DD_APM_ANALYZED_SPANS to the Agent container environment (compatible with version 12.6.5250+). For example:
There are several dimensions available to scope an entire Datadog APM application. These include aggregate statistics (such as requests/second, latency, error rate, Apdex score) and visible traces. These dimensions are set up through primary tags that allow you to get an even finer view of your application’s behavior. Use cases for primary tags include environment, availability zone, datacenter, etc.
Primary tags must follow a different set of rules from those of conventional Datadog tags.
The default and mandatory primary tag is the environment your traces are collected from. Its tag key is
env, and its default value for un-tagged data is
There are several ways to specify an environment when reporting data:
Use a host tag with the format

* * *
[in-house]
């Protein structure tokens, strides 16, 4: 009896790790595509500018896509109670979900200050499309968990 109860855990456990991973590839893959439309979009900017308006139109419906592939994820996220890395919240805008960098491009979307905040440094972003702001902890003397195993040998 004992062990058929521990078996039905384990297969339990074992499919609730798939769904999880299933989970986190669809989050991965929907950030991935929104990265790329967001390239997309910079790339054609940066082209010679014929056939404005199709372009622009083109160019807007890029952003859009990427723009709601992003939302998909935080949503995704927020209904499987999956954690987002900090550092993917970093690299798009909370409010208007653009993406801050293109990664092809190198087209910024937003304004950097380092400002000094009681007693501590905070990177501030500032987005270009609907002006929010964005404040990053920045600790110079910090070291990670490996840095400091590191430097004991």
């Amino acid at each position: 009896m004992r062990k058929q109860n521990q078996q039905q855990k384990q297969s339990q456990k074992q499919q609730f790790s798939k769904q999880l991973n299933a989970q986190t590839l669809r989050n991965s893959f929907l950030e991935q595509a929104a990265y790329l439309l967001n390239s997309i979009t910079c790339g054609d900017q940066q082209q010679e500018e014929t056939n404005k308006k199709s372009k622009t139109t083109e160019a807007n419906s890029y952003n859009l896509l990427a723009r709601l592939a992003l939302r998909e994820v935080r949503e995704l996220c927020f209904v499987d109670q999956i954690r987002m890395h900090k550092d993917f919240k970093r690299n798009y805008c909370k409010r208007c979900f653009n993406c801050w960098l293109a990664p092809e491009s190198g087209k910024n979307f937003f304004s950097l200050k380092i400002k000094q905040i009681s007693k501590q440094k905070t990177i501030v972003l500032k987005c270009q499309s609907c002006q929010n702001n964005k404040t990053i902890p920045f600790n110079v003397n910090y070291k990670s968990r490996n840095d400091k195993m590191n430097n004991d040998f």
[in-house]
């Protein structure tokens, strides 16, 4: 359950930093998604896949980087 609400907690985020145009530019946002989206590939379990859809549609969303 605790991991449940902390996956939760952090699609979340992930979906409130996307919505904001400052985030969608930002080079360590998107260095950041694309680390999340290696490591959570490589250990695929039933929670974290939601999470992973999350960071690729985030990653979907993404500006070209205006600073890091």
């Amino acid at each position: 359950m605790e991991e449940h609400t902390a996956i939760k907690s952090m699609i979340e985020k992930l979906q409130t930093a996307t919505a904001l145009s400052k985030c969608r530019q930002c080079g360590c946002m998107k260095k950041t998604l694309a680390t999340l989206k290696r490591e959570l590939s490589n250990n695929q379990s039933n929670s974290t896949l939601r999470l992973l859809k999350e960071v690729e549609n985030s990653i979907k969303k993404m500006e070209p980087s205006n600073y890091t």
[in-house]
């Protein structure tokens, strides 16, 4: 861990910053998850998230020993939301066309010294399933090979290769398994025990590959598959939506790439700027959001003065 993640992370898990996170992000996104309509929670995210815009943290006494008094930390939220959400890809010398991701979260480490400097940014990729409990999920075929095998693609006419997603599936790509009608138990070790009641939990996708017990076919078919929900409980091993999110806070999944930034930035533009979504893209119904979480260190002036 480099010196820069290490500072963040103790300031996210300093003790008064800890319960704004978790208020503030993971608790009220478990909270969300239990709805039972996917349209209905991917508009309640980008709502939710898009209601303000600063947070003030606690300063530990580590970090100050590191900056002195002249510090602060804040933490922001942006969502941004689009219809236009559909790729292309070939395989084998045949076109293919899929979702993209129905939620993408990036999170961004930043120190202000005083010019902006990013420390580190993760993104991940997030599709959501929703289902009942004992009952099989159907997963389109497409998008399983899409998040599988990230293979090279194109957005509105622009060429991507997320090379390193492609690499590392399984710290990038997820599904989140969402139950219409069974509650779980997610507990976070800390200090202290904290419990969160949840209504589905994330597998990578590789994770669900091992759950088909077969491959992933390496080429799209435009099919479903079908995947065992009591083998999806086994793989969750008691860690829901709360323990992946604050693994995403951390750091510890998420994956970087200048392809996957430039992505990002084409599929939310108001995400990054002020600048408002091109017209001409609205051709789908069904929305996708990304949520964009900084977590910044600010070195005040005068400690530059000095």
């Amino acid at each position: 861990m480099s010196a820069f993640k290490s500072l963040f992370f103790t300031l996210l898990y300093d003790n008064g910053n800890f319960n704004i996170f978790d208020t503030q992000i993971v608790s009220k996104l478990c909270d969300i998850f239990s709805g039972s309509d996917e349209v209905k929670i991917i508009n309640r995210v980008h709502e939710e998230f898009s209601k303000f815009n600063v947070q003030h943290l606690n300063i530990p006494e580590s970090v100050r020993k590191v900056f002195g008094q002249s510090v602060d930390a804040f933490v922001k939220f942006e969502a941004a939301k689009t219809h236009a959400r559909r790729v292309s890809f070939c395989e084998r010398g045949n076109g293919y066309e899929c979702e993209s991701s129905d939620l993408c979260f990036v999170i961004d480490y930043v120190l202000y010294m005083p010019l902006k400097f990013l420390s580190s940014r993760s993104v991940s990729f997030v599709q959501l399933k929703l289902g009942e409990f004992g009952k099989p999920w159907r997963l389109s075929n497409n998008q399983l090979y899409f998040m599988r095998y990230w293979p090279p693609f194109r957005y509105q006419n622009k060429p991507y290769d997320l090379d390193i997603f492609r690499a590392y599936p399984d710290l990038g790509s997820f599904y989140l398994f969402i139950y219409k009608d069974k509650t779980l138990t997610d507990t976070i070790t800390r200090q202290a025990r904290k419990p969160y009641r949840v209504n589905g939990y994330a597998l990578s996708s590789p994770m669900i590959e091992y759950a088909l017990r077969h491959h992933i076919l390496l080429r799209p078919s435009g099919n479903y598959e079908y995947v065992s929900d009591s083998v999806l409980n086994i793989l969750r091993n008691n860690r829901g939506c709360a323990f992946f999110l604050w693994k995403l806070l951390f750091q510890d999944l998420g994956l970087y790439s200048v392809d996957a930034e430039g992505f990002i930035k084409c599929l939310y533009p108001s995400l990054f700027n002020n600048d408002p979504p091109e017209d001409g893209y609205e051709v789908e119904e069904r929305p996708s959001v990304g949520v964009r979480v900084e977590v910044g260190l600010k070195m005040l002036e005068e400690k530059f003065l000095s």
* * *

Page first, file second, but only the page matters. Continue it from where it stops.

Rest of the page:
env:<ENVIRONMENT> to tag all traces from that Agent accordingly.
Override the default tag used by the Agent in the Agent configuration file. This tags all traces coming through the Agent, overriding the host tag value.
apm_config: env: <ENVIRONMENT>
When submitting a single trace, specify an environment by tagging one of its spans with the metadata key
env. This overrides the Agent configuration and the host tag’s value (if any). Consult the trace tagging documentation to learn how to assign a tag to your traces.
Environments appear at the top of APM pages. Use the dropdown to scope the data displayed on the current page.
If you added a tag other than
env:<ENVIRONMENT> to your traces, it can be set as a primary tag along with the environment tag. Go to the APM Settings page to define, change, or remove your primary tags.
If you change a previously set primary tag, be aware of the following:
Primary tags appear at the top of APM pages. Use these selectors to slice the data displayed on the current page. To view all data independent of a primary tag, choose
<TAG_NAME>:* from the dropdown (as in the image below).